Please use this identifier to cite or link to this item:
Title: Community participation by people with chronic obstructive pulmonary disease.
Author: Malaguti, C.
Holland, A.
McDonald, C.
Mahal, A.
Alison, J.
Hill, C.
Zanaboni, P.
O'Halloran, P.
Bondarenko, J.
Macdonald, Heather
Barker, K.
Crute, Hayley
Mellerick, C.
Wageck, B.
Boursinos, H.
Lahham, A.
Nichols, A.
Czupryn, P.
Burge, A.
Cox, N.
Issue Date: 2021
Publication Title: Journal of Chronic Obstructive Pulmonary Disease
Volume: 18
Issue: 5
Start Page: 533
End Page: 540
Abstract: Little is known regarding community participation in individuals with chronic obstructive pulmonary disease (COPD). The aim of this study was to explore community participation in individuals with COPD and to determine whether there is an association between community participation and activity-related outcome variables commonly collected during pulmonary rehabilitation assessment. We also sought to investigate which of these variables might influence community participation in people with COPD. Ninety-nine individuals with COPD were enrolled (67 ± 9 years, FEV1: 55 ± 22% predicted). We assessed community participation (Community Participation Indicator (CPI) and European Social Survey (ESS) for formal and informal community participation), daily physical activity levels (activity monitor), exercise capacity (6-minute walk test), breathlessness (Modified Medical Research Council, MMRC scale), self-efficacy (Pulmonary Rehabilitation Adapted Index of Self-Efficacy) and anxiety and depression (Hospital Anxiety and Depression Scale). Higher levels of community participation on the CPI were associated with older age and greater levels of physical activity (total, light and moderate-to-vigorous) (all rs = 0.30, p < 0.05). Older age and more moderate-to-vigorous physical activity independently predicted greater community participation measured by CPI. Higher levels of depression symptoms were associated with less formal and informal community participation on ESS (rs = –0.25). More formal community participation on ESS was weakly (rs = 0.2–0.3) associated with older age, better lung function, exercise capacity and self-efficacy, and less breathlessness. Self-efficacy, exercise capacity, and age independently predicted formal community participation in individuals with COPD. Strategies to optimize self-efficacy and improve exercise capacity may be useful to enhance community participation in people with COPD.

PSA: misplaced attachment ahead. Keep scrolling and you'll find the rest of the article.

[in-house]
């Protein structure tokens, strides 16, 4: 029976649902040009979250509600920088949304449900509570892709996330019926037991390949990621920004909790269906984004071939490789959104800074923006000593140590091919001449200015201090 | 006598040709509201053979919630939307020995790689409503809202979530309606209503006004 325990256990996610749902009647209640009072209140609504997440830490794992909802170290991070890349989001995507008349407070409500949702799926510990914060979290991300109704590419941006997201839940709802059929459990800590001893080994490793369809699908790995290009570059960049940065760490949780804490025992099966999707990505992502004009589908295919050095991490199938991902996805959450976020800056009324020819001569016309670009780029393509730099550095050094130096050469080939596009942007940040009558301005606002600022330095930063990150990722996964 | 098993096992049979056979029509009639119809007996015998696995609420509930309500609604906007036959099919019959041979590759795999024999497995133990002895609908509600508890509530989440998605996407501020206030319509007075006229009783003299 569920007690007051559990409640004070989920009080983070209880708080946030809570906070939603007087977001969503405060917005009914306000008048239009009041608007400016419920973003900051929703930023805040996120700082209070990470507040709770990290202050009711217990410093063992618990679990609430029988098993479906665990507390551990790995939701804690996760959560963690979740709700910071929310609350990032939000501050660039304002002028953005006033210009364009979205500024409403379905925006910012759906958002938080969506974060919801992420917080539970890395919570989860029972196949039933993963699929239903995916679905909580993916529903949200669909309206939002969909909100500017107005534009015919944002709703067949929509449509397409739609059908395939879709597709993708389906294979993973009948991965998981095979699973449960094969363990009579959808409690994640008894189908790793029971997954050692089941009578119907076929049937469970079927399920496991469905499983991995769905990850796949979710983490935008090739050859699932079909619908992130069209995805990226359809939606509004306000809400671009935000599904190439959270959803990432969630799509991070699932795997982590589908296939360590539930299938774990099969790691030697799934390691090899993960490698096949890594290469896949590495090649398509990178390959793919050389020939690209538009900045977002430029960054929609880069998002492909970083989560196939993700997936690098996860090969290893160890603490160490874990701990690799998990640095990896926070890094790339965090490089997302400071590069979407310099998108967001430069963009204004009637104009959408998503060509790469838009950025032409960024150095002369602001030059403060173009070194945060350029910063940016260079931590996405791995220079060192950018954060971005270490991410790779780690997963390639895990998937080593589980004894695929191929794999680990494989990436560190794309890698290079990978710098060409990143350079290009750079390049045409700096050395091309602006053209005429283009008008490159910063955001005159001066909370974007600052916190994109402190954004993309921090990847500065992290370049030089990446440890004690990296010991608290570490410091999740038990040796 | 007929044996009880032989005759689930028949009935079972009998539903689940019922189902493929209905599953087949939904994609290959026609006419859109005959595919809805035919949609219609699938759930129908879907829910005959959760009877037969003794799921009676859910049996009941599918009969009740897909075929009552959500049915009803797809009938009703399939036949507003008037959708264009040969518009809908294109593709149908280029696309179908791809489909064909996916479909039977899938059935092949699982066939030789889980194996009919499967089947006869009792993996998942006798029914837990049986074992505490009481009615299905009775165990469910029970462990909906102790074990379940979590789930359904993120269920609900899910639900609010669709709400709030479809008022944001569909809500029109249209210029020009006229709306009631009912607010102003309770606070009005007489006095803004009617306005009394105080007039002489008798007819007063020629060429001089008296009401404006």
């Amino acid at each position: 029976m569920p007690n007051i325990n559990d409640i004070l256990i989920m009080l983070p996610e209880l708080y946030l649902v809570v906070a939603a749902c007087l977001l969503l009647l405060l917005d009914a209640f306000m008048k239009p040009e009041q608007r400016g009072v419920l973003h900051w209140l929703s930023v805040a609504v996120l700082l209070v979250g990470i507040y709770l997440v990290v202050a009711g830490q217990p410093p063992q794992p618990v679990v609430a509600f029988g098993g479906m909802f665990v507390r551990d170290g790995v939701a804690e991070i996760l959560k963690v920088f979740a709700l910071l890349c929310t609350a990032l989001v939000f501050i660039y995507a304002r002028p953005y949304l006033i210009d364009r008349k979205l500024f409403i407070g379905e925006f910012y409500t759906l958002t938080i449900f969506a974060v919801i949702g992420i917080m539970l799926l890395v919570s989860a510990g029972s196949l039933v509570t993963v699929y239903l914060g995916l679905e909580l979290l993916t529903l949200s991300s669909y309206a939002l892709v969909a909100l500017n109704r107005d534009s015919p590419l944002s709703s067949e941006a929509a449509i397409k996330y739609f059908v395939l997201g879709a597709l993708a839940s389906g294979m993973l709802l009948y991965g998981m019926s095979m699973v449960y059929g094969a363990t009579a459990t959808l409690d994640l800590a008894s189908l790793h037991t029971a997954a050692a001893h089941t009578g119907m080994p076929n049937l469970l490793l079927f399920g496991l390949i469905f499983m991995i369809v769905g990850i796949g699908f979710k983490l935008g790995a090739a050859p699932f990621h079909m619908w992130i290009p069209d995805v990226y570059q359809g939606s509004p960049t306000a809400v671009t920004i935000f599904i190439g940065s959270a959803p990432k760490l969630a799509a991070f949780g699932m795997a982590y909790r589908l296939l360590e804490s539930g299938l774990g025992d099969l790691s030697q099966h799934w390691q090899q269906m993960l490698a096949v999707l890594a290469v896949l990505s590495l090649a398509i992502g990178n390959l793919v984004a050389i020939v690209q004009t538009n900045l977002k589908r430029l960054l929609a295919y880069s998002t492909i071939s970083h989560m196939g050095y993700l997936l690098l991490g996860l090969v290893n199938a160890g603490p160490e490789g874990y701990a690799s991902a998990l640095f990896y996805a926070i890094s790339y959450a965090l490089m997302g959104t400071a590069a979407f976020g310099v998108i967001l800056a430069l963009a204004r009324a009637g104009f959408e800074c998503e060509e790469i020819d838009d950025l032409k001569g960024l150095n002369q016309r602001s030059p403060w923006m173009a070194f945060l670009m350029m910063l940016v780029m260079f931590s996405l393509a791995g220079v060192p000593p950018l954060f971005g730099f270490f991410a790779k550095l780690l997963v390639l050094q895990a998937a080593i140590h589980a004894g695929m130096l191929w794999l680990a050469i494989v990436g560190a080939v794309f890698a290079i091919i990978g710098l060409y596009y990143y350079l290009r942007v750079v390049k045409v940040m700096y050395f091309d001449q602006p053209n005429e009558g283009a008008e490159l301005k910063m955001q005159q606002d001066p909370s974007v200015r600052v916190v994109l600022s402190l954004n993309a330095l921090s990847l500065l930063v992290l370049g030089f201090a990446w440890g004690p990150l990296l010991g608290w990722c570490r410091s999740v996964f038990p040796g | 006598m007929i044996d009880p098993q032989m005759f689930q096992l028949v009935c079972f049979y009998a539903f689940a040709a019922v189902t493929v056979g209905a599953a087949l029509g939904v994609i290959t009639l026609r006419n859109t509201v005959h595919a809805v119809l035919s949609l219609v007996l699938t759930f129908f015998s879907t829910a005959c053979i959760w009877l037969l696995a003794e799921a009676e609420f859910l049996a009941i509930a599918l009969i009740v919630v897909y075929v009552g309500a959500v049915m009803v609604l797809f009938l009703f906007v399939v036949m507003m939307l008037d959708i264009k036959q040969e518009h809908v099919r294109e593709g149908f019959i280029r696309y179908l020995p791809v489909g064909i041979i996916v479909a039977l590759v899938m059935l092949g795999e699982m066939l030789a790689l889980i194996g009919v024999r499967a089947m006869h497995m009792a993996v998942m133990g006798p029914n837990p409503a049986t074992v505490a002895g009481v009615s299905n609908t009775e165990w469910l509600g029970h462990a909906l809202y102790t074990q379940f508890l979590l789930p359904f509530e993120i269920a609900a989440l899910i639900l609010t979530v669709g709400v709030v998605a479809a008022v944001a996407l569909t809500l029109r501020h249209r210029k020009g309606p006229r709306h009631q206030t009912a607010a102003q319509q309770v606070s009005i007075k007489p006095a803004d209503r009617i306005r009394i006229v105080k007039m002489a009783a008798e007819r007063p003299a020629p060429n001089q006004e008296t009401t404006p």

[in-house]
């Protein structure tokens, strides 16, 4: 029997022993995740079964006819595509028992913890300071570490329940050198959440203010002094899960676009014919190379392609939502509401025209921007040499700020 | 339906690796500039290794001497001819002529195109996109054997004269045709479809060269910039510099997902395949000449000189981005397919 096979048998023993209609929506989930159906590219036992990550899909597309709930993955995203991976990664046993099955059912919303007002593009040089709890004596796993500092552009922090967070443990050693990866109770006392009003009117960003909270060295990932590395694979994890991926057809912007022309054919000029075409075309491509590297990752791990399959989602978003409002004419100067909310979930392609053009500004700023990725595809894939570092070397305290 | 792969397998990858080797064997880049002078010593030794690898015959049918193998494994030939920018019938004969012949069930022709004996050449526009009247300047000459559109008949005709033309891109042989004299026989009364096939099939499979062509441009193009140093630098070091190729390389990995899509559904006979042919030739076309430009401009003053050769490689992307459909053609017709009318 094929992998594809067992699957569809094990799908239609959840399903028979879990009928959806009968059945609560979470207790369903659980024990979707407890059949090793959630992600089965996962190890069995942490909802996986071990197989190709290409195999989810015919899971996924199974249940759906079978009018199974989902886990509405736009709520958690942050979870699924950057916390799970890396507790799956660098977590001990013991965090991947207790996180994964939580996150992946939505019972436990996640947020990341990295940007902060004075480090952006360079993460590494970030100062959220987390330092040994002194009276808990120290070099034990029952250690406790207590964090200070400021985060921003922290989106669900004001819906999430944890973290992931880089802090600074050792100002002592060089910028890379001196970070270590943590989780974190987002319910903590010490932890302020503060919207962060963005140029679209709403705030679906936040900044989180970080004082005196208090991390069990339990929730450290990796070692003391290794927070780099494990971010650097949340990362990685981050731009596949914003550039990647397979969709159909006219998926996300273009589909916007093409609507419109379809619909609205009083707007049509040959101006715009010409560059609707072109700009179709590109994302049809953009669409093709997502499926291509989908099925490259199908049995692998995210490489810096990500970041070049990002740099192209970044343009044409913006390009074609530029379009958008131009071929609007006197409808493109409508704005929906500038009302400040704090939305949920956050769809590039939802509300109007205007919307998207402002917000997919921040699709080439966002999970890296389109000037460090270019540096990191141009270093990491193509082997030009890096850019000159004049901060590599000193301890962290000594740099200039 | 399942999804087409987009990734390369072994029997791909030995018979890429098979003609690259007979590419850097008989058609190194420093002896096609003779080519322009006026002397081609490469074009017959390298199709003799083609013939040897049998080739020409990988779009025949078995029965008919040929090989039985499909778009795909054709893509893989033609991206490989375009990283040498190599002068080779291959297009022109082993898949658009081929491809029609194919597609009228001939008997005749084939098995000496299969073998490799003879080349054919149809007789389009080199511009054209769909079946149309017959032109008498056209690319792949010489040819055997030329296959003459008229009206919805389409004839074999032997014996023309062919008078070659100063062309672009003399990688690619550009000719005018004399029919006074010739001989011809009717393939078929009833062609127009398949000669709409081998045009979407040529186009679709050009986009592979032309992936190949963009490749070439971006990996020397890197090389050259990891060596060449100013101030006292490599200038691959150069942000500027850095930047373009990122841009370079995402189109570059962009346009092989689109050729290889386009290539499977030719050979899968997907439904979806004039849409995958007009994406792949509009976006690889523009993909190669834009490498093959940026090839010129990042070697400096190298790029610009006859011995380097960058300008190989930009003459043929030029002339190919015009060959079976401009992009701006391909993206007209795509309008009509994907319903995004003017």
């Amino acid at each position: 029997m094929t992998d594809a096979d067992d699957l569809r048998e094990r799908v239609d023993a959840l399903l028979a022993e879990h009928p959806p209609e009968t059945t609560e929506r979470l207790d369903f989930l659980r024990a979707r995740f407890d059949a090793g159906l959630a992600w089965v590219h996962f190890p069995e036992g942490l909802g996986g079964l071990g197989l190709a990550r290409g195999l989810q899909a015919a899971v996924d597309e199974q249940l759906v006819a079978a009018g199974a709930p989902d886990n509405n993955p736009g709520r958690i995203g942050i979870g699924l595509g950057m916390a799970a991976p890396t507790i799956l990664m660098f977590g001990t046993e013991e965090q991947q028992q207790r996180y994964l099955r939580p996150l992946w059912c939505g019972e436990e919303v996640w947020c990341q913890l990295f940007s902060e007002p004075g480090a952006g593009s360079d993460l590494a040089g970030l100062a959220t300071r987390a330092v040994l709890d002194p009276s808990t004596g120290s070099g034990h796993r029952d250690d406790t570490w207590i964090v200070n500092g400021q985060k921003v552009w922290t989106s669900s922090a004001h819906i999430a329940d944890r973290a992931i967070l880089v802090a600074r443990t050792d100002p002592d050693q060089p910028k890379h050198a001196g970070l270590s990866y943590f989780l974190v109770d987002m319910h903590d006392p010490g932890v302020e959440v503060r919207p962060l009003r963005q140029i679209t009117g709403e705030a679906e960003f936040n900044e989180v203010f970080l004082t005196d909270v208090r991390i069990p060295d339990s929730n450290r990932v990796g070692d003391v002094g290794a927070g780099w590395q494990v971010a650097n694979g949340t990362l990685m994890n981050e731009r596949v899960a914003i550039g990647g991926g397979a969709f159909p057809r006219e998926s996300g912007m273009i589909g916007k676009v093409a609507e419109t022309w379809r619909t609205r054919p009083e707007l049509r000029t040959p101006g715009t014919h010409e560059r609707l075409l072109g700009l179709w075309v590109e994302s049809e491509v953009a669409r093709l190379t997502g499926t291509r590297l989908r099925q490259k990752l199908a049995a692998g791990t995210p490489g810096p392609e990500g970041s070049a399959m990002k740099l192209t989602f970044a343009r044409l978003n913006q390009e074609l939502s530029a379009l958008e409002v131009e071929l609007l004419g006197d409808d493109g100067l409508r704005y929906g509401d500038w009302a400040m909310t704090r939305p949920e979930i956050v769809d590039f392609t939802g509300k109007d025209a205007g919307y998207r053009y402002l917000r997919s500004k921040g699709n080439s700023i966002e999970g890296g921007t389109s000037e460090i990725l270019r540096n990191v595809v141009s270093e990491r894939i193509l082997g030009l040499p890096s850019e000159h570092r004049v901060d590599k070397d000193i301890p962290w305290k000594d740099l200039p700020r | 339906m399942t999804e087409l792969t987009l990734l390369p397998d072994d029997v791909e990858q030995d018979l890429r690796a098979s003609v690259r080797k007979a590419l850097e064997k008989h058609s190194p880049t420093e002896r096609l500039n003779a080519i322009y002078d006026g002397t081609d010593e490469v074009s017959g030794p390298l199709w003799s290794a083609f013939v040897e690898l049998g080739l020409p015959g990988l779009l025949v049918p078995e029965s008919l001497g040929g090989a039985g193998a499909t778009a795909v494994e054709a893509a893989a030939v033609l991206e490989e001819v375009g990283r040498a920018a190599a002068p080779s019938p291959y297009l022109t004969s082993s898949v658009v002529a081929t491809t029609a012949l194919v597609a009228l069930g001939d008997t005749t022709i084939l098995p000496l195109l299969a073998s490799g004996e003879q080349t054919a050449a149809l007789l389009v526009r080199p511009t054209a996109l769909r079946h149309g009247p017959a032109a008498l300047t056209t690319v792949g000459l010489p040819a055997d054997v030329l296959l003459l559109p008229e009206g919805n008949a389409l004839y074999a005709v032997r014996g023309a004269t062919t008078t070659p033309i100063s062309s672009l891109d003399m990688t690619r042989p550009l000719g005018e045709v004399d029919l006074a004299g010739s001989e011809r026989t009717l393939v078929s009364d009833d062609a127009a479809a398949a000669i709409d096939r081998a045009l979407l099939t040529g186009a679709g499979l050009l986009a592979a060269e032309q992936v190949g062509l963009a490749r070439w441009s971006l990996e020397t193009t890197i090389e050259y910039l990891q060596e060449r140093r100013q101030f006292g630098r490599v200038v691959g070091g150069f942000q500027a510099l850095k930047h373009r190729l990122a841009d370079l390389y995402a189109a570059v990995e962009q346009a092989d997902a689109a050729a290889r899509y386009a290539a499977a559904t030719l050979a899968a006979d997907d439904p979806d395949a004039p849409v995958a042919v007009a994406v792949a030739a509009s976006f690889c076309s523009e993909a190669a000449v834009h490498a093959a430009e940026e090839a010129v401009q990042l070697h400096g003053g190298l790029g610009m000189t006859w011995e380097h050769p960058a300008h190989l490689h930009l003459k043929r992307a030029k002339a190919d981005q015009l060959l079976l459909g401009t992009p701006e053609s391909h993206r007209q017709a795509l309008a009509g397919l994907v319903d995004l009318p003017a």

Description: Wimmera Health Care Group
Internal ID Number: 01798
Type: Journal Article
Appears in Collections:Research Output

Files in This Item:
There are no files associated with this item.

Items in DSpace are protected by copyright, with all rights reserved, unless otherwise indicated.